Back to the exemplary difficult plaintiff, as she and her case were described in the New York Times on August 19, 2012.
Even if this plaintiff had managed to retain a lawyer, I predict she would have driven him crazy. And maybe driven him to drop her as a client.
I just recalled an illustrative incident from many years ago. I had a friend, a sort of friend, who was an unhappy, difficult woman. Yeah, her childhood had been rotten blah blah but knowing that didn’t make her more tolerable as a friend. She complained about everything. Everything that happened to her was “a nightmare.” Even what should have been pleasant holidays turned into “nightmares.”
A lot of those “nightmares” occurred because of her interactions with men, and I don’t mean boyfriend-men. I mean any man. A friend’s husband who, in her reporting, behaved horribly to her. A clerk at a deli, or a shoe store. Any man she encountered was likely to produce a “nightmare” situation. She was a walking rage-against-men machine.
One night she called me, awfully upset. She had been to her (male) psychiatrist and he had said horrible things to her. Horrible. I got her to be specific. As it turned out, she had said horrible things to him, and he had rebuked her forcefully.
Mentally, I gave him a standing ovation. Verbally, I fairly gently pointed out to my friend that she had been really nasty to this guy. Accusatory, personally offensive, and — her specialty — provocative, and I don’t mean sexually.
Then, predictably, she became furious with me. How could I say these things to her, when I knew what she was going through? Why wasn’t I taking her side? And this was her psychiatrist, she yelled. He’s supposed to listen and understand.
He’s also a human being, I said. And he should not be treated the way you treated him. You provoked him and he reacted. “It’s his job to take this,” she said. “No,” I said, “it isn’t.”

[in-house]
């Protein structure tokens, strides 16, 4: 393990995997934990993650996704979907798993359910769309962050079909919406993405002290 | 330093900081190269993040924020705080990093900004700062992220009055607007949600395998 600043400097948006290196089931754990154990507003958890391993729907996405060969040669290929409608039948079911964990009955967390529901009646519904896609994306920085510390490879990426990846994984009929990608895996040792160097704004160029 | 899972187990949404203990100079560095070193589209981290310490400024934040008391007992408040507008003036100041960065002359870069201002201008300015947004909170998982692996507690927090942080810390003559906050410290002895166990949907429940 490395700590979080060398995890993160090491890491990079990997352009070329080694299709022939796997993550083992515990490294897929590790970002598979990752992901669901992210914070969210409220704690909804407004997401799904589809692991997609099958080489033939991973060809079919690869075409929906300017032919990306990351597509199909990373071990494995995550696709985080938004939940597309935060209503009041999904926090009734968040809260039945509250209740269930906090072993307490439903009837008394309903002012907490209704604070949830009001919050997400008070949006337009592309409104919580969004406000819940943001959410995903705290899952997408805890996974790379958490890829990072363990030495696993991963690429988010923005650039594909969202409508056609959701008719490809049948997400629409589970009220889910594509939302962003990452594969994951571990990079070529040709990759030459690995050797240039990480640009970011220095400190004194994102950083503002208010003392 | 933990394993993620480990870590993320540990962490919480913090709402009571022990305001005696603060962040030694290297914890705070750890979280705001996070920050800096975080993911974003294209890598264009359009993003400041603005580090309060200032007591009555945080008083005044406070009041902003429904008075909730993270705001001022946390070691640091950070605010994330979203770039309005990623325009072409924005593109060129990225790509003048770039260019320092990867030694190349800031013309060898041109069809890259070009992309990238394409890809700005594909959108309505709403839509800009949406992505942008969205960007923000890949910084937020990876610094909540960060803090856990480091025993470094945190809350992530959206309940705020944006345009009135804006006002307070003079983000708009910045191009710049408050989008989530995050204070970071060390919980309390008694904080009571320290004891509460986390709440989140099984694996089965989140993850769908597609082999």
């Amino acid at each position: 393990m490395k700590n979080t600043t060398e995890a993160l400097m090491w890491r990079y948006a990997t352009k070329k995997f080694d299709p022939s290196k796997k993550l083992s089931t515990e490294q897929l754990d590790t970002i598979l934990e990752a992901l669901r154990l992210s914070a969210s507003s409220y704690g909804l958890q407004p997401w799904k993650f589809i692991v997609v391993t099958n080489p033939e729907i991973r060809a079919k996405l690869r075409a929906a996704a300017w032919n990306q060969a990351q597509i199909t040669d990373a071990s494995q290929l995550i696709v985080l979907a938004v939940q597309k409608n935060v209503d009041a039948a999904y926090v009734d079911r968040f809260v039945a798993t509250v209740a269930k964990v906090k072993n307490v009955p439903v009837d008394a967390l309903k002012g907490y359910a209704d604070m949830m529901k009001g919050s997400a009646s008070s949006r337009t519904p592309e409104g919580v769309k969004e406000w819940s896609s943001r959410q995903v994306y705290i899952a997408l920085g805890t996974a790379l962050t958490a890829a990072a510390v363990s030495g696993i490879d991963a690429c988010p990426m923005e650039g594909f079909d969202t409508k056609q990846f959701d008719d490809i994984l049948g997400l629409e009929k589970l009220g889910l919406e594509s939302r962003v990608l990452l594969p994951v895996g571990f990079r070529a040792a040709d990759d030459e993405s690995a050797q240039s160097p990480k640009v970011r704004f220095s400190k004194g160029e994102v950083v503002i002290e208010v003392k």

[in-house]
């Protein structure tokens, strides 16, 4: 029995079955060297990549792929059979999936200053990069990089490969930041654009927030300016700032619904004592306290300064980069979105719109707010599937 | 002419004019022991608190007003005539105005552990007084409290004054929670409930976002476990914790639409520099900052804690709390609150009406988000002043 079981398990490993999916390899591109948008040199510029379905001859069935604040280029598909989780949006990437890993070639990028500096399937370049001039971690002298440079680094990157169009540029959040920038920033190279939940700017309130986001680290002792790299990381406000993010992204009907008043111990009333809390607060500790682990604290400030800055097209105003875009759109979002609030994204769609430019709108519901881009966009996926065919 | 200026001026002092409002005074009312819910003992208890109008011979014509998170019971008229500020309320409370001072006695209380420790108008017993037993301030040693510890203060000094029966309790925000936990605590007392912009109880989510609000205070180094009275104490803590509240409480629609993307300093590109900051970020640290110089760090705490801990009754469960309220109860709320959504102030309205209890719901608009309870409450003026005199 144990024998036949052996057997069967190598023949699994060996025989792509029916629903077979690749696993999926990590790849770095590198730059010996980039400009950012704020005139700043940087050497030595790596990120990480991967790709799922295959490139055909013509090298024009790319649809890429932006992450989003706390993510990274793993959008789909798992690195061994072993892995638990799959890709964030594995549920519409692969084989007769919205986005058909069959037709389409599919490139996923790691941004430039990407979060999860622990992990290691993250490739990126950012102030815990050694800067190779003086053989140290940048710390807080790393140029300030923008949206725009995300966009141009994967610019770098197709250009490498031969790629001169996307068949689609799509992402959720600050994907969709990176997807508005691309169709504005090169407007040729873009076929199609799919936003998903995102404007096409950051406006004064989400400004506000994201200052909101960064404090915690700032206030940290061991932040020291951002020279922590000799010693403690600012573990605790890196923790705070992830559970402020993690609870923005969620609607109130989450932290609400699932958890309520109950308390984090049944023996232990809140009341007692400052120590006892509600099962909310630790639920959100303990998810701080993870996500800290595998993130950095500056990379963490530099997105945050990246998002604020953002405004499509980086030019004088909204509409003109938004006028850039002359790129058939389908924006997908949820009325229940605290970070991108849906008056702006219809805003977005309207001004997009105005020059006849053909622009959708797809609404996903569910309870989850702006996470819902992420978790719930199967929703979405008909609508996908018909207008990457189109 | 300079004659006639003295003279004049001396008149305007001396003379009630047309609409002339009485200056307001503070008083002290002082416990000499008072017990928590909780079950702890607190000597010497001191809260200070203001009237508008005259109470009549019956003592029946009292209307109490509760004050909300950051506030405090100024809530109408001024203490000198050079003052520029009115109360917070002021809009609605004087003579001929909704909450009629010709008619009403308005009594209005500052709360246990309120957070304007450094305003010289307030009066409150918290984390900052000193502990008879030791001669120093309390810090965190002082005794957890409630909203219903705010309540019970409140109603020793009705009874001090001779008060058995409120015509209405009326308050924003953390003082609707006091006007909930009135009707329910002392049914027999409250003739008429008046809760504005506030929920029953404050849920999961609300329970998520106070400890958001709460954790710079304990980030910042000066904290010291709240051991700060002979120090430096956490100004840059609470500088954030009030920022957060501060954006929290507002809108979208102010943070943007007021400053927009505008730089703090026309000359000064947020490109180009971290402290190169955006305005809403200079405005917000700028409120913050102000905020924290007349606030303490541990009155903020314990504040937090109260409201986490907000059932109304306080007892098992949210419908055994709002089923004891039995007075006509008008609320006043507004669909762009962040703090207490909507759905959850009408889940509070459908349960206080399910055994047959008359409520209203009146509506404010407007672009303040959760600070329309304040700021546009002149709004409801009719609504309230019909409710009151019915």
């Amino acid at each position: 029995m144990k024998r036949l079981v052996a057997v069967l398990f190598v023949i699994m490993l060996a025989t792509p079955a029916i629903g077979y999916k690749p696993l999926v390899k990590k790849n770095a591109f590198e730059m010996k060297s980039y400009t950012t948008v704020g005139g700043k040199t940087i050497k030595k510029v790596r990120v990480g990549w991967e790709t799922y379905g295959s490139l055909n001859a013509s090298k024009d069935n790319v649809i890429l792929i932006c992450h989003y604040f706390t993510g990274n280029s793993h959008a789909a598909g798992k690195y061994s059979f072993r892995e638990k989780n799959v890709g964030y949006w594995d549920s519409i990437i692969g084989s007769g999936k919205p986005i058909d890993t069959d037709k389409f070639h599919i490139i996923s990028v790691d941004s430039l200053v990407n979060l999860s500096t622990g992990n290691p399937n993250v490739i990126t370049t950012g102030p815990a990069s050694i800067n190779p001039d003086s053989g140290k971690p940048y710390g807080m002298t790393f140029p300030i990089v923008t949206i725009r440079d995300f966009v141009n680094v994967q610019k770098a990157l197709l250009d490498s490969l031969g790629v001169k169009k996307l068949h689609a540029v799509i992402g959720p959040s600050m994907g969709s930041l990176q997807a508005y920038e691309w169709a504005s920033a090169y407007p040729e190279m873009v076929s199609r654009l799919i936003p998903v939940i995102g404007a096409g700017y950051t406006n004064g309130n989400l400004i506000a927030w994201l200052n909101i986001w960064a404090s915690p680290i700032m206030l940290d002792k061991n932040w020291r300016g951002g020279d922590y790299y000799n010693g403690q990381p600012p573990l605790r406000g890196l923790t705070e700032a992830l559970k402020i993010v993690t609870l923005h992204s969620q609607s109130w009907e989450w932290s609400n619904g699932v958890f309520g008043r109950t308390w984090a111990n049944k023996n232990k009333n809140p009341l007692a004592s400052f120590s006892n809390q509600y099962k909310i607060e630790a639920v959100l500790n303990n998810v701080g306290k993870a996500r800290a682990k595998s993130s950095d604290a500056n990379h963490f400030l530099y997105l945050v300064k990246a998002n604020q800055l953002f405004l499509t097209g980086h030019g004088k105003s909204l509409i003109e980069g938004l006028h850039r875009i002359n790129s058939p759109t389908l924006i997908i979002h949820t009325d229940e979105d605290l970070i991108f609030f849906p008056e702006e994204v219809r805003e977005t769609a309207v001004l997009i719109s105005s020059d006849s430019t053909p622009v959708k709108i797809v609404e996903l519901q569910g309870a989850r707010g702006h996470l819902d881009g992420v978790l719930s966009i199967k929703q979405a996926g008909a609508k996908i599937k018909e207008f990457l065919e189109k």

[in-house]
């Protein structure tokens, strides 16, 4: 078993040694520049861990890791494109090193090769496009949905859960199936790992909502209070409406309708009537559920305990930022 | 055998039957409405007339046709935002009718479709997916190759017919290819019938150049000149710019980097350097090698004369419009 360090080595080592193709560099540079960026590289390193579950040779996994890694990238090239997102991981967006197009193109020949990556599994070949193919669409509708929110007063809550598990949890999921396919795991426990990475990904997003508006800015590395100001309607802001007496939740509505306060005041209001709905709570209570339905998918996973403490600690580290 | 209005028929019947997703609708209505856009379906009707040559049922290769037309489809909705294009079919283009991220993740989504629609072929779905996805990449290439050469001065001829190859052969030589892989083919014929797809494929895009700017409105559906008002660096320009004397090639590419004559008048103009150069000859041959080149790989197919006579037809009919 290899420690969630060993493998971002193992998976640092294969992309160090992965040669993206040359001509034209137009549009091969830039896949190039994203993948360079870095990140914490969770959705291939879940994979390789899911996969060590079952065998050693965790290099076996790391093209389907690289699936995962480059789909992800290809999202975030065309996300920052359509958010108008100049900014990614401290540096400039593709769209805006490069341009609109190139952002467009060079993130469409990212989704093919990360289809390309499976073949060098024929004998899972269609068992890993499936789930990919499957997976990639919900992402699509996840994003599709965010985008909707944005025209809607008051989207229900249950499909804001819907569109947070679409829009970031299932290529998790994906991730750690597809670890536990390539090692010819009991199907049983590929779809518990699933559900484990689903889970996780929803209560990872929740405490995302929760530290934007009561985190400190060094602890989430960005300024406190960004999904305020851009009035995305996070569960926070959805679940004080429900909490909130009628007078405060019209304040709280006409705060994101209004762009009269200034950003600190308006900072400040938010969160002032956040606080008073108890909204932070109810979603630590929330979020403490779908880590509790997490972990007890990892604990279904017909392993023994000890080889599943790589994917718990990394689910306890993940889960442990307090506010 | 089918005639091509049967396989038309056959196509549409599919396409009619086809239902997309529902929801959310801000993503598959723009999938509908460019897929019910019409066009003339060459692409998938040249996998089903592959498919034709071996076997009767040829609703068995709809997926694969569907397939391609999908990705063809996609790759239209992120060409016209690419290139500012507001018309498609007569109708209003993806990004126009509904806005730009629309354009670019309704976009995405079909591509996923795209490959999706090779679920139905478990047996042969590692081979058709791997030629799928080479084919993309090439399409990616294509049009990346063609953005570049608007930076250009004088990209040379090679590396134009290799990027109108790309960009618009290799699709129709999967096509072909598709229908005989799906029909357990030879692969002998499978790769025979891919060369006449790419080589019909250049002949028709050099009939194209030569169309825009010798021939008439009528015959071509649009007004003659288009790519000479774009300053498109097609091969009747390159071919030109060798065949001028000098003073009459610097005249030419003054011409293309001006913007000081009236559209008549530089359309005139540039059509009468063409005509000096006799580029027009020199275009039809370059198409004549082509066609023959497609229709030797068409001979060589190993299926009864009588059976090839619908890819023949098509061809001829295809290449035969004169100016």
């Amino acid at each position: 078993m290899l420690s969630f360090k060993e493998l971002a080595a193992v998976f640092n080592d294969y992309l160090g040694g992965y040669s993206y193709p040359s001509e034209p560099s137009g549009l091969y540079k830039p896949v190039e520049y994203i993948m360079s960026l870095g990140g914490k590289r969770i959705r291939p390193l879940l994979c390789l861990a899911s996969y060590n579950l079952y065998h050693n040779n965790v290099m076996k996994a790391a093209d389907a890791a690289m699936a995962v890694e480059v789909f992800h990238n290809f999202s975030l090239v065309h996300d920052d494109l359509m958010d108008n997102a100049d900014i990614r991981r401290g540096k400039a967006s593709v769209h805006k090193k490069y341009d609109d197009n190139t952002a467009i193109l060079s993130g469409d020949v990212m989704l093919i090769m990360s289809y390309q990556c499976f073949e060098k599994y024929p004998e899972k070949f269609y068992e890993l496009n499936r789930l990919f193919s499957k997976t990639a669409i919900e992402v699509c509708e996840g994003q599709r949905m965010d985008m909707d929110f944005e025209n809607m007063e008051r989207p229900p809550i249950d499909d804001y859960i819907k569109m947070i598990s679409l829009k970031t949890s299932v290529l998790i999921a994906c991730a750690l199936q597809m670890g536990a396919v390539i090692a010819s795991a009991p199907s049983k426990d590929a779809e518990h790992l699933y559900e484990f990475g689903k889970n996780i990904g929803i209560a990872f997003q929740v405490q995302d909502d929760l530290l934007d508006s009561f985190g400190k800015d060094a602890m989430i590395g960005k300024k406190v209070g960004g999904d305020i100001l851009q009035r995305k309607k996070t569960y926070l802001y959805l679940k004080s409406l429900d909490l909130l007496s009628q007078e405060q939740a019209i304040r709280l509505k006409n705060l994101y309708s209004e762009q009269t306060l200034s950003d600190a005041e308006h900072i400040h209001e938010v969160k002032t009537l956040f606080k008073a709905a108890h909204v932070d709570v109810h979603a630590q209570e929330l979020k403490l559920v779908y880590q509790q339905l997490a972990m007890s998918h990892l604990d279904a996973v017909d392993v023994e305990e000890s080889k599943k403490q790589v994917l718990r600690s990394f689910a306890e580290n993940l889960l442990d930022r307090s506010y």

Same rule applies to lawyers. You can’t treat lawyers badly. It isn’t a lawyer’s job to “take this.” It isn’t a lawyer’s job to be your endlessly understanding shrink, to listen forever as you rant and repeat yourself.
Your lawyer is not your vent, not your padded room, not your anger management trainer (or whatever they’re called). And if you’re unpleasant to your lawyer, he is far more likely to fire you as his client than is your shrink.
Lawsuits can be emotionally draining, yes. A good part of what’s draining, I believe, is that the whole process seems lurching, unreasonable, time-wasting, unfair to you, incomprehensible. (Indeed, I started Sidebar to make the process easier to grasp and tolerate.)
I was not surprised to read in this Times article — about the plaintiff who represented herself really badly and won anyway — that the plaintiff had filed her complaint in 2008. (I filed my complaint against the Skush-O’Briens in September 2007 and we’re not yet finished with depositions.) To a neophyte like the songwriter, these four years must have seemed like hell. Which wouldn’t have improved her mood or behavior.
But you just can’t take out your rages on your lawyer. Your lawyer is not your friend, your sister nor your shrink. A lawyer is your highly specialized partner in this venture called a lawsuit. You must treat her — and, of course, the judge — with courtesy and respect. Because they know things you don’t.
You cannot work this lawsuit yourself and you must not abuse the person who can.
P.S. But if you do get crabby with your lawyer, apologize. Immediately.